There have been notable examples of systems being poorly configured in order to increase list ranking, leaving organizations with systems that are imbalanced and less efficient. Storage capacity, bandwidth, and memory capacity were sacrificed in order to increase the number of peak (and therefore Linpack) flops in a system, often limiting the types of applications that it can run and making systems harder for science teams to use. For example, for the same cost, Blue Waters could have been configured to have 3 to 4 times the peak petaflops by using all GPU nodes and having very little memory and extremely small storage. This would have made Blue Waters very hard to program for many science teams and severely limited what applications could use Blue Waters, but almost certainly would have guaranteed being at the top of the TOP500 list for quite a while.

Possible improvement: Require sites to fully specify their system capacities and feeds. For example, the amount and speed of memory and the amount and speeds of the I/O subsystems should be reported. This would allow observers to assess how well a system is balanced and would also document how different types of components influence the performance results.

The TOP500 measures the amount of funding for a system—it gives no indication of system value.

The dominant factor for list performance is how much funding a site received for a computer. Who spends the most on a system influences list position as much as (or more than) programming skill, system design, or Moore’s Law. Without an expression of cost listed alongside the performance metric it is impossible to understand the relative value of the system, inhibiting meaningful comparisons of systems.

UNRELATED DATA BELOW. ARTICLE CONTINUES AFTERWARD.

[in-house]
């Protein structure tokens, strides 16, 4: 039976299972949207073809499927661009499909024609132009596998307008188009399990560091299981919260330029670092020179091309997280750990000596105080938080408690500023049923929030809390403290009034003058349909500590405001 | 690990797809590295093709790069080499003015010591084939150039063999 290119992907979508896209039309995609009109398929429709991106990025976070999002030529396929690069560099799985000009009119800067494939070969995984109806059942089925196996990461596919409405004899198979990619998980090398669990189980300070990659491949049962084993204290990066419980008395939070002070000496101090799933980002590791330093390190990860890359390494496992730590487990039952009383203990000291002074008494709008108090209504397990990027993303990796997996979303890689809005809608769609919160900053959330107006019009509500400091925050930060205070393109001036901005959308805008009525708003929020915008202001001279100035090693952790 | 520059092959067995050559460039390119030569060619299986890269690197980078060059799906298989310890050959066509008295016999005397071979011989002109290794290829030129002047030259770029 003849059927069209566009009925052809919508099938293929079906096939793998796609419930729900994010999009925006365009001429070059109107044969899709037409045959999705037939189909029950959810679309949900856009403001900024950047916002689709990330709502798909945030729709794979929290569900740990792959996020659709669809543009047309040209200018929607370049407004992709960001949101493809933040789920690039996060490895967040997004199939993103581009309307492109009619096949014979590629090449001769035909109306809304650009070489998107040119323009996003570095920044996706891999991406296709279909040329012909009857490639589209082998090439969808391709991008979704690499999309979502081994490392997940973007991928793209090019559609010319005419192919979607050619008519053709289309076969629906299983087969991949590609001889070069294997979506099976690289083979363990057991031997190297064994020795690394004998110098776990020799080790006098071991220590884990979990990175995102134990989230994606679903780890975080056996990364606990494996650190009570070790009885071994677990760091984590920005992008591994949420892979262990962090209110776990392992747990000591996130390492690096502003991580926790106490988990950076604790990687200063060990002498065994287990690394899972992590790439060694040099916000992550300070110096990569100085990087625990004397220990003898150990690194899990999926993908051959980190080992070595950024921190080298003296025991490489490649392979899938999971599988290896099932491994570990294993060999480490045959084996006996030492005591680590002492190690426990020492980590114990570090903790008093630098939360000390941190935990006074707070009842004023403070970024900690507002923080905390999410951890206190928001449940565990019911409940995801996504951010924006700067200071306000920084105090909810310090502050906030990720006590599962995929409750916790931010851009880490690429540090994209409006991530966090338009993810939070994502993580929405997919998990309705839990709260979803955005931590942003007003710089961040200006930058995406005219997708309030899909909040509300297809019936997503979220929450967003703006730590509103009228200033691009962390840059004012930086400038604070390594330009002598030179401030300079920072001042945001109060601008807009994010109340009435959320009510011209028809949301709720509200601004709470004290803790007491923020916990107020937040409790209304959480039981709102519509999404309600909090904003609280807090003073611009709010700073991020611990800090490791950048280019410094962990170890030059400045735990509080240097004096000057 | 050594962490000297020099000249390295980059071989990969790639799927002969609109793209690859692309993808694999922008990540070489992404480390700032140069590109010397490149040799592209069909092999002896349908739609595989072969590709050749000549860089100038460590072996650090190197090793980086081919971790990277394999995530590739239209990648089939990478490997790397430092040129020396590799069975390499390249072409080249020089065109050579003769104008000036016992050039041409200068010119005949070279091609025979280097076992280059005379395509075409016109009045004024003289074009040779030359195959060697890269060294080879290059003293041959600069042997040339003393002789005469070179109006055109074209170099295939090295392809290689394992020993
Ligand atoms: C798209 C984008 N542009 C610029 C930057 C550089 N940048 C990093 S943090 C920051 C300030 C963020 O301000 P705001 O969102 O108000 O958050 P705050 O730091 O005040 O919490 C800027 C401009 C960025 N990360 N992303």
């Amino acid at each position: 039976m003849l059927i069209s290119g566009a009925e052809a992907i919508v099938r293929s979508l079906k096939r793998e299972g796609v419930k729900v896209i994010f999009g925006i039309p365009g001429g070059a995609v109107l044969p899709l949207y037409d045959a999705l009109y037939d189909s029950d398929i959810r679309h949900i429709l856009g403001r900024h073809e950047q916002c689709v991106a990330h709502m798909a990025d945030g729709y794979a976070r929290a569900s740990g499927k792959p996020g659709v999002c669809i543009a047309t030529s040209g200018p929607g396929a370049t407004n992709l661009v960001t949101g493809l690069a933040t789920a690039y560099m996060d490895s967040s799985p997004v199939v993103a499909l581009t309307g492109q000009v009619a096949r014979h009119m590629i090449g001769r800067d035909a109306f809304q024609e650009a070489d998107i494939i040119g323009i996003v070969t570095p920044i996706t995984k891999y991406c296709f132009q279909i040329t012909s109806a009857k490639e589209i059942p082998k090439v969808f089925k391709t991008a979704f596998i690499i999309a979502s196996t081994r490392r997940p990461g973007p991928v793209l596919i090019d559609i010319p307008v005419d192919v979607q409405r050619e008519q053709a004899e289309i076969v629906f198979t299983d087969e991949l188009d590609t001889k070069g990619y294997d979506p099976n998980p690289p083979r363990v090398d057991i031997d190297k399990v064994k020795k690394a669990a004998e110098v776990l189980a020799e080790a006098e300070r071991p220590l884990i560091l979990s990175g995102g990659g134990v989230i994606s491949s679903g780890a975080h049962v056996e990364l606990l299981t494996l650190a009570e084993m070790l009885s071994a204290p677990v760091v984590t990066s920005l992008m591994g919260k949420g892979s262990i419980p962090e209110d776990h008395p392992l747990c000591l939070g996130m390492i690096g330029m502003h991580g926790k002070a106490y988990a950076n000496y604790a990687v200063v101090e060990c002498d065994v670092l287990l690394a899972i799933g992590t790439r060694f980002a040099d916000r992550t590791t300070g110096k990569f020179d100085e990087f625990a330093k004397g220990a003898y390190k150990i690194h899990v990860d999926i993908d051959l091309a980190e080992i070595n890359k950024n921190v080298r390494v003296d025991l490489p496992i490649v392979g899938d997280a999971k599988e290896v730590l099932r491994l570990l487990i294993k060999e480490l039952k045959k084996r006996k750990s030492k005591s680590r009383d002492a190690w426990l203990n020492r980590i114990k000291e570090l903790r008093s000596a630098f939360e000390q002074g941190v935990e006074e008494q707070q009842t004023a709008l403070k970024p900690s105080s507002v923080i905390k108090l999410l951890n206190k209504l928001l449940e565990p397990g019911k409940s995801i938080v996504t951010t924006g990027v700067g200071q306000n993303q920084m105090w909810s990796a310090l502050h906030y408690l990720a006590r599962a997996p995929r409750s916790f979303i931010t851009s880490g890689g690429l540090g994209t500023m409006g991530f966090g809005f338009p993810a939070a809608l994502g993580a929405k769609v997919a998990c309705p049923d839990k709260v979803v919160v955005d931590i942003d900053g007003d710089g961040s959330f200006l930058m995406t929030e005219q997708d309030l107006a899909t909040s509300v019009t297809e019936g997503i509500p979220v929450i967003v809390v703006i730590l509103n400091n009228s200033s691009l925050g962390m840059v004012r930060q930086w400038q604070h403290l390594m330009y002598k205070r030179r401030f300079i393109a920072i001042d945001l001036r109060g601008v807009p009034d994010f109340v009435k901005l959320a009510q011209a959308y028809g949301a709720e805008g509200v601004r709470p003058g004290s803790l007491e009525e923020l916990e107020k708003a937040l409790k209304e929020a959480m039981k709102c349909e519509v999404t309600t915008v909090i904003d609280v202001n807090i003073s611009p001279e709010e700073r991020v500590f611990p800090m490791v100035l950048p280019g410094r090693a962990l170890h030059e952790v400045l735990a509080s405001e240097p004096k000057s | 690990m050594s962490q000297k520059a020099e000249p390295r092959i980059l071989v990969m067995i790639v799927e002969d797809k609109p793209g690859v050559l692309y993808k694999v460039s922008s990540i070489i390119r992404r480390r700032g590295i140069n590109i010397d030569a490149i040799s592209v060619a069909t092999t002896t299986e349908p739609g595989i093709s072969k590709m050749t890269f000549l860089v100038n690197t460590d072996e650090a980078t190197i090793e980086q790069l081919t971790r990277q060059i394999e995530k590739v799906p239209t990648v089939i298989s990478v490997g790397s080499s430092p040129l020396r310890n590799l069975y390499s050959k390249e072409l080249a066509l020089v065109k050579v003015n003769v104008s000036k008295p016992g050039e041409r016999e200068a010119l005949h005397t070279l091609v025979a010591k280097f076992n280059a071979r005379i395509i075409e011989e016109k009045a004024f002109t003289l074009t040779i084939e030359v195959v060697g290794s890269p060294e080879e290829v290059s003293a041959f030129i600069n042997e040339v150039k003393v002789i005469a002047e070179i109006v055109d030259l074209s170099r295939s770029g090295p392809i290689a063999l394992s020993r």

Possible improvement: Require all list submissions to provide a system cost. The cost estimate could be the actual cost paid, a cost estimated from pricing tables, or, at the worst, a component-wise estimate. The cost of a system contract is often publically announced by sites, or IDC (or others) can help calculate a typical “street” selling price for most systems. A cost estimate along with a ranking would provide much more insight and value. Remember, in the past every system listing in the NAS Parallel Benchmark reports was required to have a cost estimate. Adopting these and other improvements would be steps in the right direction if the list continues. However, it is time the community comes to agreement to entirely replace the TOP500 with new metrics, or multiple lists, that are much more realistically aligned with real application performance. Or the HPC community could just say “No more” and not participate in the list. Many government and industry sites already do this, we just never hear about them (which further limits the use of the list for historical information).

As our HPC community strives for more and more powerful systems, and as we cope with having to implement more exotic architectural features that will make future systems harder to use for sustained application performance, it is critical we have measures to guide us and inform our decision making rather than divert our focus and adversely influence our decisions.

Because of the issues discussed here, and with the National Science Foundation’s blessing, Blue Waters will not submit to the TOP500 list this fall or any other time. NCSA will continue to pursue new ways to assess sustained performance for computing systems.